Council Must Reject Plans to Subsidize 11 More New Communities in 2022

Plans to subsidize more new communities would cost taxpayers $23-million annually

In the coming year, Calgary’s next City Council will face a decision on whether or not to approve 11 more new communities. The plans, first presented in 2020, were kicked down the road by the outgoing Council, leaving the decision squarely at the feet of the next Council who will be elected on October 18th. The proposal for 11 new communities on the city’s far reaches would cost Calgary taxpayers an estimated $23-million annually, or a 1.5% tax increase.

 

The proposed 11 new communities on the far-flung edges of Calgary would cost Calgary taxpayers $23-million annually, or a 1.5% tax increase. (Source: CBC)

Ward 8 already faces declining services as pressure to service more new communities grows

Ward 8 has seen its share of service impacts from the 41 new communities currently under development. In 2017, the Calgary Police Service closed the only downtown Police station in Victoria Park that serviced many Ward 8 communities, citing “financial” reasons. 

In 2020, it was revealed that the City was considering plans to close the Eau Claire Fire Hall to shift resources to open a new fire hall in the new community of Livingston on the northern edge of the city.

This year, inner city neighbourhoods have faced the closure of multiple rec centres including the Eau Claire YMCA, the Beltline Fitness & Aquatic Centre and Inglewood Aquatic Centre, alongside a record public investment of nearly half a billion dollars to build four new recreation centres in far-flung new communities. Only after years of community advocacy was a $45-million investment finally approved to expand the Repsol Centre to begin to address the recreation infrastructure deficit in our inner-city neighbourhoods.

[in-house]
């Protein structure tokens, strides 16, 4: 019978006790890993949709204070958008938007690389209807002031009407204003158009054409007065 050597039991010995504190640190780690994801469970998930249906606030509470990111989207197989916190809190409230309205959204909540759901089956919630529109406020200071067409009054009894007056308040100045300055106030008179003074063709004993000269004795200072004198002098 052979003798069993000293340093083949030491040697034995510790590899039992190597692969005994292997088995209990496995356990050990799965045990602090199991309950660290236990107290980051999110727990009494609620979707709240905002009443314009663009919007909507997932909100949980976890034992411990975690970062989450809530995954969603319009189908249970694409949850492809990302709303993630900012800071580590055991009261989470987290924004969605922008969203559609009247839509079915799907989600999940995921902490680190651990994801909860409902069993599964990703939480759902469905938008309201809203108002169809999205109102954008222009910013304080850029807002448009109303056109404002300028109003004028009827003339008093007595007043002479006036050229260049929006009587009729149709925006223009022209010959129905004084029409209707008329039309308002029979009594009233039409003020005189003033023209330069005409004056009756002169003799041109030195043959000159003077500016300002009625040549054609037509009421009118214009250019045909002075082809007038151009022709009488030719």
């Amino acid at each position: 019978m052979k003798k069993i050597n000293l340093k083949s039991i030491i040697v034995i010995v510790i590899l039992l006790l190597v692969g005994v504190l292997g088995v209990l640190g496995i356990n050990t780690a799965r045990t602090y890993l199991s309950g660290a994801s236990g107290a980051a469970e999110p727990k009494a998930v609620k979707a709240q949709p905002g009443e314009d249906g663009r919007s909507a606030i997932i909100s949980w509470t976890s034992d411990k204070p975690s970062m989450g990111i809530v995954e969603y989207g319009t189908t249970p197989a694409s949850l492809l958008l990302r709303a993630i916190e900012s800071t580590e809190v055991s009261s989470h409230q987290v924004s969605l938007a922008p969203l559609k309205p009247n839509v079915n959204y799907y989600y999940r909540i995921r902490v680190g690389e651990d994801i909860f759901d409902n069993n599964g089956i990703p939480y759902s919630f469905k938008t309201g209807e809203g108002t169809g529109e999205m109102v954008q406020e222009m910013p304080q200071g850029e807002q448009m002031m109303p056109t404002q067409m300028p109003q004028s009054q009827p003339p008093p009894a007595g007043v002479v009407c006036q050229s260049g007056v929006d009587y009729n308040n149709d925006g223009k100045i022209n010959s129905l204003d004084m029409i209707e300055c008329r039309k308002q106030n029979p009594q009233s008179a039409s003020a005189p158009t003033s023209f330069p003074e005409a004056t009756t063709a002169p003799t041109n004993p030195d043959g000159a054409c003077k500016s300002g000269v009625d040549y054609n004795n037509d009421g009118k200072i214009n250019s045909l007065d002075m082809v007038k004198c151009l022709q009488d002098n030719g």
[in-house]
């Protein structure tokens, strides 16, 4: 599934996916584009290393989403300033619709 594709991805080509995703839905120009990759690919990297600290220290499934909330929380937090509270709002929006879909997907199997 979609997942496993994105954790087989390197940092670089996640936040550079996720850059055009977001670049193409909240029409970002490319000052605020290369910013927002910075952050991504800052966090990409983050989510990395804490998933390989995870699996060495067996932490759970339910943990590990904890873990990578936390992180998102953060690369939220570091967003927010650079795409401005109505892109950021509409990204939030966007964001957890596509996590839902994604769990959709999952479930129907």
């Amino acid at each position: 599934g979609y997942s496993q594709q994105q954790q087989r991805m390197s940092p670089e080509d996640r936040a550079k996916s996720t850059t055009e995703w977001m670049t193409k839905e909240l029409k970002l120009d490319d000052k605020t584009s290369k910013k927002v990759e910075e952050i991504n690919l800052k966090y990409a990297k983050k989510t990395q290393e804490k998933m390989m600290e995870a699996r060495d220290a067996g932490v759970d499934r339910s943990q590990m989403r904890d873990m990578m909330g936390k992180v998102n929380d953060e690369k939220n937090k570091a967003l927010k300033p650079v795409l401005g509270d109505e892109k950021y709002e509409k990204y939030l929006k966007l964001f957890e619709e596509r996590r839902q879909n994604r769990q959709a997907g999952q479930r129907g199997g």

The CBE announced the closure of Rosscarrock School in Ward 8 even as they are building more new schools on the far flung edges of the city. (Source: Livewire Calgary)

In January this year, the Calgary Board of Education announced the closure of Rosscarrock School, the latest in a string of Ward 8 schools to be closed as the city's footprint spreads further and further into the prairies. Fewer schools, pools, and other amenities will only drive people out of inner-city neighbourhoods faster, creating more demand for costly sprawl— and making Calgarians leave for other cities. Forcing existing communities to make sacrifices to fund new communities will not solve our budget crisis or help in our economic recovery.

Council's last decision to approve 14 new communities in 2018 cost taxpayers an additional $57-million

The 14 new communities approved by City Council in 2018, against Administration's recommendation to approve only eight, cost taxpayers more than $57-million in budget shortfall. The current developable land supply from the 41 new communities already under development is expected to meet market demand until at least 2032. Calgary Firefighters continue to warn against the threat to service quality and safety posed by pressure to spread their resources thinner and thinner.

 

We need a Ward 8 City Councillor that will fight against the proposed taxpayer subsidies for the 11 new communities coming to Council for approval in 2022. (Source: CBC)

We must reinvest in Ward 8 neighbourhoods

If elected to be your Ward 8 City Councillor, I will vote against the proposed subsidization of 11 additional new communities on the far edges of the city. Rather than spreading finite city resources thinner and thinner with more sprawl, we must instead reinvest in our established neighbourhoods like those in Ward 8.


READ MORE ABOUT MY VISION TO REINVEST IN WARD 8 NEIGHBOURHOODS AND POSITION CALGARY FOR THE FUTURE

Events
Request a Lawn Sign
Donate

Connect with Courtney